CHARLESTON, W.Va. – The West Virginia Tourism Office released its annual autumn forecast to help travelers plan trips around peak leaf season in the state.
According to a press release, the preview, which was prepared in partnership with the Division of Forestry, is the first in a series of weekly fall foliage updates from the Tourism Office. The release states that these weekly reports will share the percentage of color changes across West Virginia, as well as a featured country road trip that outlines tips for travelers and the best stops to experience fall activities and see the changing leaves.
“From late September through most of November, West Virginia’s mountains come alive with beautiful fall colors, and we want to help travelers enjoy every moment of the season,” West Virginia Tourism Commissioner Chelsea Ruby said. “Thanks to our partners at the Division of Forestry, we are gearing up to serve as your weekly host for where to see the best fall colors and what to do along the way.”
Fall foliage updates will be released each week on Wednesday to allow ample time for travelers to plan their weekend road trip, according to the release. The release also stated that those interested in tracking the color change in real-time can do so by using a new tool provided by the Tourism Office.
The release states that residents and visitors can now post their own fall color photos with the hashtag #AlmostHeaven and have them added to the live leaf tracker map on the Tourism Office’s website. The map is updated daily and will provide an insider’s guide to fall color in West Virginia, according to the release.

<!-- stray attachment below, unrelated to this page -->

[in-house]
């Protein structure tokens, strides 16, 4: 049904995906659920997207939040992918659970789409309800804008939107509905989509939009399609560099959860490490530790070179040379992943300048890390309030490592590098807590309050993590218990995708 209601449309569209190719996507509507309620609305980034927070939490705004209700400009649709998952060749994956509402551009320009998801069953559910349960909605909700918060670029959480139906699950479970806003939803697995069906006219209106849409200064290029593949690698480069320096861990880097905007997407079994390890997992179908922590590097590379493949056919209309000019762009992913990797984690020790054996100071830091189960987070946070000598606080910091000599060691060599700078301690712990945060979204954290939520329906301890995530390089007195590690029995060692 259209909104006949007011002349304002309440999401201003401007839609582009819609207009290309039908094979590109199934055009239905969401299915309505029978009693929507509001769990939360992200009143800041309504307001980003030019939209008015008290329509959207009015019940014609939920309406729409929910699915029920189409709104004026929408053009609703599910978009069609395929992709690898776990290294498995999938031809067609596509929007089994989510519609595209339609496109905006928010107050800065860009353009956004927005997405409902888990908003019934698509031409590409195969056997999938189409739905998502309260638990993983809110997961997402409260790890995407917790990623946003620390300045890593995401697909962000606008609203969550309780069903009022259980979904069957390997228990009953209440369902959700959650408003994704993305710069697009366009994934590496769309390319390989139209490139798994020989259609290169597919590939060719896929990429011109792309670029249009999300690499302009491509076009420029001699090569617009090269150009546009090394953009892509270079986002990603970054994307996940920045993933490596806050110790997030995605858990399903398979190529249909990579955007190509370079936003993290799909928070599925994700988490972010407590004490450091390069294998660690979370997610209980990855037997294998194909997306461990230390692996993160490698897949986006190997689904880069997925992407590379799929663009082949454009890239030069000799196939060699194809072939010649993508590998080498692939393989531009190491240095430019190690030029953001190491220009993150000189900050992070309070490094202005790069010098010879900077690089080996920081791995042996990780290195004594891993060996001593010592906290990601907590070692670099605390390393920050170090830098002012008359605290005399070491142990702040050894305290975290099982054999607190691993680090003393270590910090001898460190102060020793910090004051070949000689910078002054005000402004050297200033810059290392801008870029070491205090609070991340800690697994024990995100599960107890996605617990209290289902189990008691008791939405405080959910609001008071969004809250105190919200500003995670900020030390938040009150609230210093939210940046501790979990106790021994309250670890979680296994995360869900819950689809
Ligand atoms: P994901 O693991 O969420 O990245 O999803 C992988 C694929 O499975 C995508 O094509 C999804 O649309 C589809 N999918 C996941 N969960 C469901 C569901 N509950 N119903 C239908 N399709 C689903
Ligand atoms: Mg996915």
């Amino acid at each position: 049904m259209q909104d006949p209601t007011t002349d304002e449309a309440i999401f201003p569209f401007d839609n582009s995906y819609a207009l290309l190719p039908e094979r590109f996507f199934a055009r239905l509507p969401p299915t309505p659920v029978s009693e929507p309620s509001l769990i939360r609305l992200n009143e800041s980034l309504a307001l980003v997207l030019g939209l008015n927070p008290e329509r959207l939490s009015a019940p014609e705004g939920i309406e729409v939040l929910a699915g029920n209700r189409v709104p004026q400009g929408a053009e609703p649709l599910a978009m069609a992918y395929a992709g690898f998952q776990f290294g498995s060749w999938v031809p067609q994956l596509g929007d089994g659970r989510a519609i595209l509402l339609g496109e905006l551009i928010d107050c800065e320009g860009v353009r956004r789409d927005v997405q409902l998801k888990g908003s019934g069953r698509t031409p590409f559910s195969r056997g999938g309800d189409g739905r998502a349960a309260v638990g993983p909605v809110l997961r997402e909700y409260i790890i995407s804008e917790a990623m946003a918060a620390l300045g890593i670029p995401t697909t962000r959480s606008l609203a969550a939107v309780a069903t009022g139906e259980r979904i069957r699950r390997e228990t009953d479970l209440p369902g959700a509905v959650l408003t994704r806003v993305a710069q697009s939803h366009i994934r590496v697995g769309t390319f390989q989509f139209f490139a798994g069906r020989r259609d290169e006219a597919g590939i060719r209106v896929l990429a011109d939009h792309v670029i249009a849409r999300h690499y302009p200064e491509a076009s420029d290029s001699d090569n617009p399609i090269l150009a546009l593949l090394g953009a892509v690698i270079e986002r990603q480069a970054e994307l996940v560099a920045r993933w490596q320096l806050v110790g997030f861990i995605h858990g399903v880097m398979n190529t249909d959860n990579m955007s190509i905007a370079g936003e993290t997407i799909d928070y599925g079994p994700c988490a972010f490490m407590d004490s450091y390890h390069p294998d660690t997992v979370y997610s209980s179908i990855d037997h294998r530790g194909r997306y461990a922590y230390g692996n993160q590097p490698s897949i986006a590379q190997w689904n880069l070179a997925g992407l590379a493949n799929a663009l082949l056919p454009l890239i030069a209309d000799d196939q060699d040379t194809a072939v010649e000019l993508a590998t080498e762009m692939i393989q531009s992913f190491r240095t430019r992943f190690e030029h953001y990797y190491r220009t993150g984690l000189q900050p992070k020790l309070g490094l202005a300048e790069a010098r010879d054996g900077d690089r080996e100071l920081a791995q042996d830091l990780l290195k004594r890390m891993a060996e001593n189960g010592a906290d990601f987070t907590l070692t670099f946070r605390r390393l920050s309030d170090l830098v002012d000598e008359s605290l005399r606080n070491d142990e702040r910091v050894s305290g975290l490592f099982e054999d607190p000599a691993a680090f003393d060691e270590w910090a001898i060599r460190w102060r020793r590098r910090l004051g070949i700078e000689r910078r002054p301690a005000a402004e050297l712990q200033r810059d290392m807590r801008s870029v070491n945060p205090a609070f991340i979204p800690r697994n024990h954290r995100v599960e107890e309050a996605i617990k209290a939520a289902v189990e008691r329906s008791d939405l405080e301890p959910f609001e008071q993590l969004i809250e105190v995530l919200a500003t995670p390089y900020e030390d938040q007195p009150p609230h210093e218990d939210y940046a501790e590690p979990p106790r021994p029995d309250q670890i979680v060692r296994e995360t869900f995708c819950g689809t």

“This year, we’re calling on all West Virginians to help us showcase our state’s beautiful fall colors,” Ruby said. “As the leaves change in your area, take a photo and post to social media using #AlmostHeaven. Your photos will help travelers from across the country see that West Virginia is the place to be in the fall.”
The release also states that people who are planning a fall color road trip are encouraged to request a Fall Pocket Passport from the Tourism Office as well. This guide has a checklist for all of the must-see and do activities this season, as well as a leaf identification guide and fall color forecast map provided by the Division of Forestry.
“Fall color first arrives at higher elevations in the state and works its way to lower elevations throughout the season,” said Division of Forestry Director Barry Cook. “Fall color comes and goes very quickly, which is why we’re expanding our partnership to offer travelers as much fall color information as we can, as quickly as we can.”
The fall color map, live leaf tracker tool and Fall Pocket Passport can be found on the Tourism Office’s website here.